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Expert: Change Mideast policy

BY ALLIE WRIGHT | MAY 12, 2011 7:20 AM

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US officials should work to improve education and minimize poverty abroad rather than focusing narrowly on shows of strength in the Middle East, said an expert on U.S. national-security policy in the Middle East.

Brian Katulis said the U.S. government should not "gerrymander things to our benefit" — or turn others' problems into those of the United States.

He said the United States should use its military presence to benefit both its own security and help other states, instead of merely working in its own interests.

"The United States has the choice to attempt to preserve the status quo or try to use our considerable powers to shape the outcome and benefit our security," said Katulis, a senior fellow at the Center for American Progress in Washington, D.C.

Katulis spoke to a group of more than 75 people during a luncheon hosted by the Iowa City Foreign Relations Council on Wednesday afternoon.

In his lecture at the Congregational United Church of Christ, 30 N. Clinton St., Katulis said the United States should work to encourage governmental reform in countries such as Libya and Yemen and craft strategies to reduce our military footprint in the next decade.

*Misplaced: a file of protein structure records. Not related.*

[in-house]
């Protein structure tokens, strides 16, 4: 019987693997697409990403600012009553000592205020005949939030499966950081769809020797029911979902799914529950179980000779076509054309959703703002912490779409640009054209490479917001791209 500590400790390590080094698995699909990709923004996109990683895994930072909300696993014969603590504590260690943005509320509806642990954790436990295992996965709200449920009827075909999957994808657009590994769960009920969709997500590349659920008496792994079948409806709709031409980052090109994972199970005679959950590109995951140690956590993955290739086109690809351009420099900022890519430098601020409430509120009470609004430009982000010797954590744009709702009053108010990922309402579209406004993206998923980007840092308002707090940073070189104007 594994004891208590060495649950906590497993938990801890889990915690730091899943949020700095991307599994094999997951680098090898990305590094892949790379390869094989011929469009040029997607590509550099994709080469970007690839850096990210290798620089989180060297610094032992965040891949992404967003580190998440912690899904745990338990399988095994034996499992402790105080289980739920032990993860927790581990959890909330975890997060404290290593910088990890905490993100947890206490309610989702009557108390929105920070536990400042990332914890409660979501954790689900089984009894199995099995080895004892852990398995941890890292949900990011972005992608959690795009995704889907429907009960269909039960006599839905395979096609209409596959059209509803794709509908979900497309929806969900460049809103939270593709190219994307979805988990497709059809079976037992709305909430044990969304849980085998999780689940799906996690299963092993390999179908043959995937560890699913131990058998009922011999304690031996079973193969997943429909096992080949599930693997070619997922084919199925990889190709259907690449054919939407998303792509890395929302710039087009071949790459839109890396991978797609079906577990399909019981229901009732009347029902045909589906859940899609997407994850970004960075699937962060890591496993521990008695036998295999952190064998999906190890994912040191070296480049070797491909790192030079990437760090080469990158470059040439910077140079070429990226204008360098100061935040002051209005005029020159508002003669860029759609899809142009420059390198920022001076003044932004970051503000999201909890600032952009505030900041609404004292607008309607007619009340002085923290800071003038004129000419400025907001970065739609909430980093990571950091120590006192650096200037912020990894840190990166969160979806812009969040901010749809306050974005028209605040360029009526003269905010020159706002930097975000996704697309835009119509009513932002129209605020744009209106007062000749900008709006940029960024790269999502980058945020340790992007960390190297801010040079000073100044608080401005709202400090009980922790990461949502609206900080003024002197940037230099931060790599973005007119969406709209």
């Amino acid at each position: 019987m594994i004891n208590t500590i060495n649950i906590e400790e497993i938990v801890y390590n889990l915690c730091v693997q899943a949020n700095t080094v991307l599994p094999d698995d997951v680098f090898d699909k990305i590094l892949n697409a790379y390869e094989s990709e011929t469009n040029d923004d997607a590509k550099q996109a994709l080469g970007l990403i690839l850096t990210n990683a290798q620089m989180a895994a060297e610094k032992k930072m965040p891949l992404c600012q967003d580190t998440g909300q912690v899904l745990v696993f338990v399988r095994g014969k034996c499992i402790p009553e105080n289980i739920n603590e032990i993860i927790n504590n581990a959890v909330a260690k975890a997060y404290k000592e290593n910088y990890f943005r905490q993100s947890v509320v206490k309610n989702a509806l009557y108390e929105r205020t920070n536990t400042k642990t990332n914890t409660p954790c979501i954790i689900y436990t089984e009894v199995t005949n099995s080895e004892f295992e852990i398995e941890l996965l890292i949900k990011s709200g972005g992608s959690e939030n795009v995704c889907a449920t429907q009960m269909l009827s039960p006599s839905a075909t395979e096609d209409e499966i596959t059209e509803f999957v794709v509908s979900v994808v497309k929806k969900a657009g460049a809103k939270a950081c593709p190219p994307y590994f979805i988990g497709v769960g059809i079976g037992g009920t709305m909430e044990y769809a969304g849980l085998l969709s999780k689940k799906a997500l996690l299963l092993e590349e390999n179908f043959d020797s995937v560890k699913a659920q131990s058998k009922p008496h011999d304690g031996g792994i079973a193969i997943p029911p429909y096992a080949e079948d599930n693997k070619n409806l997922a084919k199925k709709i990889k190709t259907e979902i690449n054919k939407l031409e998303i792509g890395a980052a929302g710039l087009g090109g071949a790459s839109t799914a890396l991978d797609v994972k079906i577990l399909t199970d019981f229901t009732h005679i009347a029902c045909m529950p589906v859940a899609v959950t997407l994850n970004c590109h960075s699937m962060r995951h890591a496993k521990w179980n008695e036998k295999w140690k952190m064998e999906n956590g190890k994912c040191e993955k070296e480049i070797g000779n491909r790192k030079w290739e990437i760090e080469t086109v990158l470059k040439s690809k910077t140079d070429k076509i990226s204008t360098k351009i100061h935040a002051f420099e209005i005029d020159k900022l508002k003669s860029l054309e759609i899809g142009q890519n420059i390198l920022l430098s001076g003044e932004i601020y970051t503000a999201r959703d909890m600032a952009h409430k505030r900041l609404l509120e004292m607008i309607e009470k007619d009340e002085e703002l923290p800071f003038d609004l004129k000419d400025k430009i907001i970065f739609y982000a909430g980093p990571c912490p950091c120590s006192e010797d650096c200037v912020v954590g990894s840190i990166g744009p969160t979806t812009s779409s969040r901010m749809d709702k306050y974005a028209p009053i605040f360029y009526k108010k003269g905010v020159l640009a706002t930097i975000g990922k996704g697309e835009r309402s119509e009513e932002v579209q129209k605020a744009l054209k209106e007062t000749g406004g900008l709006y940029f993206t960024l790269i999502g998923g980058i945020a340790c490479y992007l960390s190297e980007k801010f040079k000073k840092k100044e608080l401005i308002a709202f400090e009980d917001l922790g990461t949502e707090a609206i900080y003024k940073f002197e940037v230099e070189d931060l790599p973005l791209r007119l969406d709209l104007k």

Overall, though, the way the United States has patrolled the Middle East region needs to change, he said.

"America needs to hit the reset button on how we've done policy in the Middle East," said Katulis.

Osama bin Laden's recent death is a definite morale boost for the U.S. military and government, but Katulis said terrorism is something that will never fully be eradicated.

"Many people can close this chapter on a 10-year period," he said, but he thinks terrorism will always exist in the world.

After his speech, Katulis said the slaying of Osama bin Laden speaks volumes for the Democratic Party and its ability to defend national security and will likely help the party in the 2012 election.

But issues such as economic concerns and the employment climate across the country will likely have more influence during next year's election, Katulis said.

Danielle Dahl, the executive director of the Iowa City Foreign Relations Council, said the topic of the Middle East was of particular interest to the council because of the recent unrest in the region, and the lecture was "very well-received and informative."

Kenneth Hochstedler, an Iowa City resident who attended the event, said he believes the U.S. government and military are heading in the right direction in the Middle East.

But things other than eliminating terrorism should also be the government's mind, he said, including increasing education and curbing poverty in the area.

"I hope we gradually back out," the 73-year-old said after the event.


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